Take Me to the Pilot

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"Take Me to the Pilot"
Single by Elton John
from the album Elton John
A-side "Your Song"
Released 26 October 1970
Format Vinyl record (7")
Recorded January 1970; Trident Studios
(London, England)
Length 3:47
Label Uni (US)
DJM (UK)
Songwriter(s) Elton John, Bernie Taupin
Producer(s) Gus Dudgeon
Elton John singles chronology
"From Denver to L.A."
(1970)
"Take Me to the Pilot"
(1970)
"Your Song"
(1970)

"From Denver to L.A."
(1970)
"Take Me to the Pilot"
(1970)
"Your Song"
(1970)

"Take Me to the Pilot" is a rock song performed by British musician Elton John. The song was written by Bernie Taupin and composed by John for his eponymous second album in 1970.

It was released in 1970 as the B side of the second single from the album, "Your Song," which became the singer's first hit on both sides of the Atlantic.

Composition and inspiration[edit]

Many—including Elton John himself[1]—find the song's lyrics cryptic and incomprehensible.

"If you feel that it's real, I'm on trial. And I'm here in your prison. Like a coin in your mint, I am dented. And I'm spent with high treason. Through a glass eye your throne, is the one danger zone. Take me to the pilot for control, take me to the pilot of your soul."

Lyricist Bernie Taupin has admitted to not knowing what the song's lyrics represent, comparing his writing style in "Pilot" to poets like "Baudelaire and Rimbaud...(who) just threw things together and went 'Wow! That sounds good'." The lyrics possess many elements: betrayal, either political or personal ("treason"); the illusion of danger ("through a glass eye"); and fearlessness toward the unknown ("take me to the pilot of your soul"). According to Elton, this and other songs recorded during this period were inspired by the science fiction books Bernie was reading at the time.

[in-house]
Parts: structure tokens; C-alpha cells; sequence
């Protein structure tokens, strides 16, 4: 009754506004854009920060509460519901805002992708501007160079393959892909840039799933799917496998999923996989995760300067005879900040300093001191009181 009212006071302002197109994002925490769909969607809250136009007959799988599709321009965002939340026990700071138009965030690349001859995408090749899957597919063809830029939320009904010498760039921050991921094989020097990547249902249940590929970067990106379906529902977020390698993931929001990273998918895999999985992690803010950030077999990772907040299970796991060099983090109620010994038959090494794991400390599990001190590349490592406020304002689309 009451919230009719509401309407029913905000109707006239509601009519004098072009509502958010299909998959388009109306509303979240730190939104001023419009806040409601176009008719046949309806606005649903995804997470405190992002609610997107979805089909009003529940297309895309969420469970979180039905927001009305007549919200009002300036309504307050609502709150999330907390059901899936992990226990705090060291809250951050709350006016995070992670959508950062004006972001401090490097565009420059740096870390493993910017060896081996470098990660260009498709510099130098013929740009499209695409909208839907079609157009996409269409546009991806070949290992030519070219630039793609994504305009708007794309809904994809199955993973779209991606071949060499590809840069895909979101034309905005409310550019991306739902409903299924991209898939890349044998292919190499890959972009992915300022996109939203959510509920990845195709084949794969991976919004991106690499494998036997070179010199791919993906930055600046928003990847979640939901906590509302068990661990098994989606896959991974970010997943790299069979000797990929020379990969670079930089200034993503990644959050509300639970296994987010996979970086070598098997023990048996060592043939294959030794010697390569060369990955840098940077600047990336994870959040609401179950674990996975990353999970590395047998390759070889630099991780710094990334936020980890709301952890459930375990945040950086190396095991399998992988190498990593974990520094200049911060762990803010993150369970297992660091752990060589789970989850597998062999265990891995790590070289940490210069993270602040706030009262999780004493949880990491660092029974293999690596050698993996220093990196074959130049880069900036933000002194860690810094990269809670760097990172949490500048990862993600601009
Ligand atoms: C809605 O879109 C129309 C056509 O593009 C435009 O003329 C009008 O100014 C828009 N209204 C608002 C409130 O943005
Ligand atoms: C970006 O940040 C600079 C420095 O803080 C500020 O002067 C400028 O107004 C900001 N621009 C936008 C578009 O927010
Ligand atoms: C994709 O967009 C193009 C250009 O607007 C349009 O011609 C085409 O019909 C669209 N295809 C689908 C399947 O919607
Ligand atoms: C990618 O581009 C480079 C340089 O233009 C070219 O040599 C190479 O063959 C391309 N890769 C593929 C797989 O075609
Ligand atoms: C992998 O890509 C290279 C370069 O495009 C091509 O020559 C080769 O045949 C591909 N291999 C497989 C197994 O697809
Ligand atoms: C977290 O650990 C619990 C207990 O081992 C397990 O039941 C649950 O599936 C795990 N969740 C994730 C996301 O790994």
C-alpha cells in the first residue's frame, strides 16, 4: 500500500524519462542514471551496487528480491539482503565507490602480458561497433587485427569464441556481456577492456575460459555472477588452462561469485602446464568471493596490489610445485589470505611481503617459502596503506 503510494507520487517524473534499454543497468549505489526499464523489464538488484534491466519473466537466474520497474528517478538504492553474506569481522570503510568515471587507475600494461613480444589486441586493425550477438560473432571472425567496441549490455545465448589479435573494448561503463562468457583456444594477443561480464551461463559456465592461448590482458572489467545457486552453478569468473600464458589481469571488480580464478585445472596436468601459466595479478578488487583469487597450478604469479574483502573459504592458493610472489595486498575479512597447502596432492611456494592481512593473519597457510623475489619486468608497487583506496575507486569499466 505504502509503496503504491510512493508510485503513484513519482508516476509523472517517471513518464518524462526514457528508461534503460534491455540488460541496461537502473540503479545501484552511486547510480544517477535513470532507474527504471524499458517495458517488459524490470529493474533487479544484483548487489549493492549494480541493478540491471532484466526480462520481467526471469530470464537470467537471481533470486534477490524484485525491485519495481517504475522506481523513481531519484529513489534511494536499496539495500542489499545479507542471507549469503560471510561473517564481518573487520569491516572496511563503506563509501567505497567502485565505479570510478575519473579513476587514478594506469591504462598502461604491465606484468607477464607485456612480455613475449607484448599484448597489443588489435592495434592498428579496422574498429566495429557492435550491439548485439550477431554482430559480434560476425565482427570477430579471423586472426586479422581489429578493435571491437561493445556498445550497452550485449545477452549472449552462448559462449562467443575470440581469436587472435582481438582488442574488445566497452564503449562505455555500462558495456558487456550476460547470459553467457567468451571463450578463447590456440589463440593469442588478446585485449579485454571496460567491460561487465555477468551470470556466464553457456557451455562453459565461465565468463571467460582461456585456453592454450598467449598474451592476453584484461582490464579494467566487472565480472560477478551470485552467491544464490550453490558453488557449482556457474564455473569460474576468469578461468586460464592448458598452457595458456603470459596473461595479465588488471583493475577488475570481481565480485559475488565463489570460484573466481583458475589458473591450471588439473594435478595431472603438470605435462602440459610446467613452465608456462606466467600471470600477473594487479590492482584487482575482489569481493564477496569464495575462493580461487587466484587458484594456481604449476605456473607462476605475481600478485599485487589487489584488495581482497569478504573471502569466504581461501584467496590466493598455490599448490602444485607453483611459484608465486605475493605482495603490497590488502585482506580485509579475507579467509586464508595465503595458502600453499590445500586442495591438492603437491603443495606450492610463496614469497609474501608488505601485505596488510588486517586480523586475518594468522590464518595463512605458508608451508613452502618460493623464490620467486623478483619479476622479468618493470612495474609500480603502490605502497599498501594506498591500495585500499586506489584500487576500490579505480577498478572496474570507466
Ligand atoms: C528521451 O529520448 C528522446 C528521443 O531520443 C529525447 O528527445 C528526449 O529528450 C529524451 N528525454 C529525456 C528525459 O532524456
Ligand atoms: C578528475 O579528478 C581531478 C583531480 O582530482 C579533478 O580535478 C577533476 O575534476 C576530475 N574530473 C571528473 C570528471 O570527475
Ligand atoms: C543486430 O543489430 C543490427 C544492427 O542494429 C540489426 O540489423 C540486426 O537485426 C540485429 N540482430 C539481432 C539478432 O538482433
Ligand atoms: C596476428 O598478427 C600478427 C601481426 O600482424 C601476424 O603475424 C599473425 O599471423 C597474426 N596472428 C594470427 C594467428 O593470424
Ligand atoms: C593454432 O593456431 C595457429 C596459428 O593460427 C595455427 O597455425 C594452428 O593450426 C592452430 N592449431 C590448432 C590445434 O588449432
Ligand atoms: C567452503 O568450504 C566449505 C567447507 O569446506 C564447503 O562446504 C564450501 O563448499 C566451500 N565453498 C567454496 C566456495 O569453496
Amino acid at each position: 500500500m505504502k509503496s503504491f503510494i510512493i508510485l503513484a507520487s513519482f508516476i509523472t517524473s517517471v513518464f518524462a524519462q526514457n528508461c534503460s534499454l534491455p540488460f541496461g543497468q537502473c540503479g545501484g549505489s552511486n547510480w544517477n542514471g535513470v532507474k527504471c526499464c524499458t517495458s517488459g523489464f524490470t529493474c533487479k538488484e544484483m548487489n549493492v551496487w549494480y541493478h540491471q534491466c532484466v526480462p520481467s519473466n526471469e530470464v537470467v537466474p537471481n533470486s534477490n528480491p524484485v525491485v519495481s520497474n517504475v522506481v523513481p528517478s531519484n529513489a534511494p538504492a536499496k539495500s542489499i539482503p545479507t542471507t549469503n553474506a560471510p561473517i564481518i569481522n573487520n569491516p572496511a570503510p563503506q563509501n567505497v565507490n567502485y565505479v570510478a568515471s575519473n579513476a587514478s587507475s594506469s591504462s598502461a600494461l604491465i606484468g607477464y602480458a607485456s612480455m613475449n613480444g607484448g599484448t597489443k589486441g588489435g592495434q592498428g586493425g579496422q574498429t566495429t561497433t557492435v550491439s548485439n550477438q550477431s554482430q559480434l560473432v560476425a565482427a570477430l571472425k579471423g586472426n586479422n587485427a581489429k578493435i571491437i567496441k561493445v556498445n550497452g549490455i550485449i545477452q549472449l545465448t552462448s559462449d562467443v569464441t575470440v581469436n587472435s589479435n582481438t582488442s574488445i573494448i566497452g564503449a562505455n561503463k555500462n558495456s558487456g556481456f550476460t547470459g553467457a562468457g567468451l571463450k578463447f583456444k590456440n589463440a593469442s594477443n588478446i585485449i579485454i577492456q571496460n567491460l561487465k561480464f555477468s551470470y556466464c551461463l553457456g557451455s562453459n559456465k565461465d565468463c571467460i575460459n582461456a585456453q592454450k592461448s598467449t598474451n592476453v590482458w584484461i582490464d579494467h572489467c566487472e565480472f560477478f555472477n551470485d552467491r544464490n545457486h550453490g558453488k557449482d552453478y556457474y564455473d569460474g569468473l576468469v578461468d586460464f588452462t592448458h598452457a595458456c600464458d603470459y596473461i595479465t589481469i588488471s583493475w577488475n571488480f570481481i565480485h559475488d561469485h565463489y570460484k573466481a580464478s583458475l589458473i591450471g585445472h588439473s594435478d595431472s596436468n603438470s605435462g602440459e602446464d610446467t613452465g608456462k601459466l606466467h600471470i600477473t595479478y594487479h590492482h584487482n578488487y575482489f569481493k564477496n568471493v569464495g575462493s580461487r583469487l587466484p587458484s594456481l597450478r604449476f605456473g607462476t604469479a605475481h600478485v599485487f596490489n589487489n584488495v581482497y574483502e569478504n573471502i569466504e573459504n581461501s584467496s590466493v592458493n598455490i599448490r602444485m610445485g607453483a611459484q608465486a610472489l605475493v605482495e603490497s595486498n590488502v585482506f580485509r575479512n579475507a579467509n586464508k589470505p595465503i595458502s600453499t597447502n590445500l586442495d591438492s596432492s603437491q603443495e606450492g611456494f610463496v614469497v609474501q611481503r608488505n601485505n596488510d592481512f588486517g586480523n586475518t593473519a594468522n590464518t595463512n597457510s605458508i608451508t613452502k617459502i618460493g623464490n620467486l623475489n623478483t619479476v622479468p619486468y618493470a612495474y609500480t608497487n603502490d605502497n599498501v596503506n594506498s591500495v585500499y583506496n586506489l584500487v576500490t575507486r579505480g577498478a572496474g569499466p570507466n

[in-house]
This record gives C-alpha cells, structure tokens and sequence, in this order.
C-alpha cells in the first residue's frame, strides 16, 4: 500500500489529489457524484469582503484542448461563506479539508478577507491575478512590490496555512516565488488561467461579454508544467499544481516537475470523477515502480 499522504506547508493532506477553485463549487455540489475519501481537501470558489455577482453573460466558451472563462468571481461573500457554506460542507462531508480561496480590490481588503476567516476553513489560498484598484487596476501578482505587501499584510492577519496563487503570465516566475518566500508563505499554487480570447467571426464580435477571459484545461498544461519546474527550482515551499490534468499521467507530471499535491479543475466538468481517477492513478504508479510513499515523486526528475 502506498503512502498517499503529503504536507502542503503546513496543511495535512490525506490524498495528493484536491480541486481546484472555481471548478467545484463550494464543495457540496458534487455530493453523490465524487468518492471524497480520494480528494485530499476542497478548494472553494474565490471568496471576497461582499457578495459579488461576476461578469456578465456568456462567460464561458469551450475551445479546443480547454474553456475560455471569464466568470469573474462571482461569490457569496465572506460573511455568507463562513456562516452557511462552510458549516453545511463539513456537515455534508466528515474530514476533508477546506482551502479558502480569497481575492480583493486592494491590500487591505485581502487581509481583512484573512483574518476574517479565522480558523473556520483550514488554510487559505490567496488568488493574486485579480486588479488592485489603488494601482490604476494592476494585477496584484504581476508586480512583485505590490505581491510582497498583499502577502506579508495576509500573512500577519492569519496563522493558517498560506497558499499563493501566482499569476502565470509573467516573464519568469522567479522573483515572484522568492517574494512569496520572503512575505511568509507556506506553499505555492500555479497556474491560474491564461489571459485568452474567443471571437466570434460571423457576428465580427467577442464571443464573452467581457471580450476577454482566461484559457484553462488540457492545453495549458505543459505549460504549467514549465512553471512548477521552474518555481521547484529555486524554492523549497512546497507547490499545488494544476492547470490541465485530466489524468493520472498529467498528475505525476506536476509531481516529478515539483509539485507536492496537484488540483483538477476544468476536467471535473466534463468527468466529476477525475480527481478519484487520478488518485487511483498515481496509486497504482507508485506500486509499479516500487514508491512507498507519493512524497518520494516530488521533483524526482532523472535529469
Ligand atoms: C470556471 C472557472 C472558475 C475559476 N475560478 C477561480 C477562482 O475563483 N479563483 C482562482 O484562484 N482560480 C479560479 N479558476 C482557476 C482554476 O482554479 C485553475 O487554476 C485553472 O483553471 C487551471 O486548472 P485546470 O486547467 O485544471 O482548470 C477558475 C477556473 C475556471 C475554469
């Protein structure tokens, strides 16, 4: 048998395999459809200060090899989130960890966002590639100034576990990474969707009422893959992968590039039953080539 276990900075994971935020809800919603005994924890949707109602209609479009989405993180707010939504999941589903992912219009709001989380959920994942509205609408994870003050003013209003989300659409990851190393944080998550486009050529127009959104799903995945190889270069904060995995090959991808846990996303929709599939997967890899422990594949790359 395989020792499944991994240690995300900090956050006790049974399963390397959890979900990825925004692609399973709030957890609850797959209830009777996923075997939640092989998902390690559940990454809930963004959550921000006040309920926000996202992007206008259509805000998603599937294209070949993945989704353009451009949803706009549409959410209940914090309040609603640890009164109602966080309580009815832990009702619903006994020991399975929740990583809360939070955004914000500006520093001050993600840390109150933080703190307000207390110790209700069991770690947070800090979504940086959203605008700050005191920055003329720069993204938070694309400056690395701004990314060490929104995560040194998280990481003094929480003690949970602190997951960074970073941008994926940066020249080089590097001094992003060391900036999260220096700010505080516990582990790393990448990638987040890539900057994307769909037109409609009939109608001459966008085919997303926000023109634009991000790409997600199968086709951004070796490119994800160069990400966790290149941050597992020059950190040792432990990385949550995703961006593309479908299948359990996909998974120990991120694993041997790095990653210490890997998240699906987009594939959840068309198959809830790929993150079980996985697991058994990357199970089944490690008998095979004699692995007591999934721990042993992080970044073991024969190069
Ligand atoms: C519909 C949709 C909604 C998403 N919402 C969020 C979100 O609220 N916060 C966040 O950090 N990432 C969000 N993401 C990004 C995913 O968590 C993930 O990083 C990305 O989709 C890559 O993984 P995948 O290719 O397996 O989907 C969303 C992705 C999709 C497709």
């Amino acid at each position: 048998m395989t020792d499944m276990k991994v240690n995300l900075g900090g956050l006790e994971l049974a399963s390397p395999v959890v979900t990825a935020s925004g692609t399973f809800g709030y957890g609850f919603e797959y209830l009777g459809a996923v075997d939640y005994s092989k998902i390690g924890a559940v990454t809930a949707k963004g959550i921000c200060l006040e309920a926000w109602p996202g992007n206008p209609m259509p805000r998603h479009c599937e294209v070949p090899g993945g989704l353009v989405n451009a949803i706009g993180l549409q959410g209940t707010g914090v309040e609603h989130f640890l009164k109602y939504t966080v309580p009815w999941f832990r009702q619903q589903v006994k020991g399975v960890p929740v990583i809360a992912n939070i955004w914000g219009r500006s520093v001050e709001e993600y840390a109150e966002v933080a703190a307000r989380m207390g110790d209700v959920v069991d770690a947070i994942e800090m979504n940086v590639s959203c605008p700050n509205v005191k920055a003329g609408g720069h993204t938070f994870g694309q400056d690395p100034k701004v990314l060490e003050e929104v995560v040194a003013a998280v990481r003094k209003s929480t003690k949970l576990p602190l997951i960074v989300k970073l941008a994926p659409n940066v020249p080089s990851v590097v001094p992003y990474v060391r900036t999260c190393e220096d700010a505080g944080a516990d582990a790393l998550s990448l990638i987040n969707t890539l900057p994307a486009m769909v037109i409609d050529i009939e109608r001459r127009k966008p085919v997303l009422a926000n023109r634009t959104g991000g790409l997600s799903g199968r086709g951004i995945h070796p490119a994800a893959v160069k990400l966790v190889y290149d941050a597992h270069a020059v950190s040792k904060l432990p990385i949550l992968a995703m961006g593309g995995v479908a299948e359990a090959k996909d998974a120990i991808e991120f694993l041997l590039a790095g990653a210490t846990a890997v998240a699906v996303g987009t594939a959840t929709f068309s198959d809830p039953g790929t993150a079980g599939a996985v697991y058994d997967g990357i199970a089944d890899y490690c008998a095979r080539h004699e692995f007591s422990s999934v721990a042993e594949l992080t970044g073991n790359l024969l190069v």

The country duo Brothers Osborne recorded a remake of the song for the 2018 tribute album Restoration: Reimagining the Songs of Elton John and Bernie Taupin.

Song history[edit]

This has become a staple of John's live shows and can be heard on many of his concert recordings — such as a performance with his early 1970s backup musicians, bassist Dee Murray and drummer Nigel Olsson on 17-11-70 (1970) to Live in Australia with the Melbourne Symphony Orchestra (1987) with a full scale orchestral reworking the original Paul Buckmaster score. There have also been numerous notable cover versions from the likes of José Feliciano, folk/blues guitarist Buzzy Linhart, British Group Orange Bicycle, R&B vocalist Ben E. King, blues icon Odetta, pianist Nate Hopkins, a duet between singers Al Jarreau and Gloria Loring, and third-season contestant George Huff on American Idol. The Who segue into it from "Saturday Night's Alright for Fighting" on the Elton John/Bernie Taupin tribute album, Two Rooms: Celebrating the Songs of Elton John & Bernie Taupin. In 1983, Kikki Danielsson covered the song on her Singles Bar album.[2] Elton once quoted, in The Red Piano Tour in 2005, "And in the early days, there were a lot of inquiries about 'What does this song mean? What does that song mean?' and in the case of 'Take me to the pilot/Lead me through the chamber/Take me to the pilot/I am but a stranger', I have no idea! You're on your own, I tell you." Most recently, American Idol season 3 winner Fantasia Barrino and Season 11 Top 3 finalist Joshua Ledet performed this song on the American Idol season 11 Finale.

Format and track list[edit]

  • 1970 US 7" single
  1. . "Your Song" 3:57
  2. . "Take Me to the Pilot" 3:43
  • 1988 US 7" single
  1. "Take Me to the Pilot (live)" 3:58
  2. "Tonight (live)" 7:26
  • 1992 US 7" single
  1. "Nikita"
  2. "Take Me to the Pilot"
  • 1995 US CD single
  1. "Blessed" 4:19
  2. "Honky Cat (live)" 7:05
  3. "Take Me to the Pilot (live)" 5:55
  4. "The Bitch is Back (live)" 4:26

References[edit]

  1. ^ Interview: The Late Late Show with James Corden, March 1, 2018
  2. ^ Information at Svensk mediedatabas

External links[edit]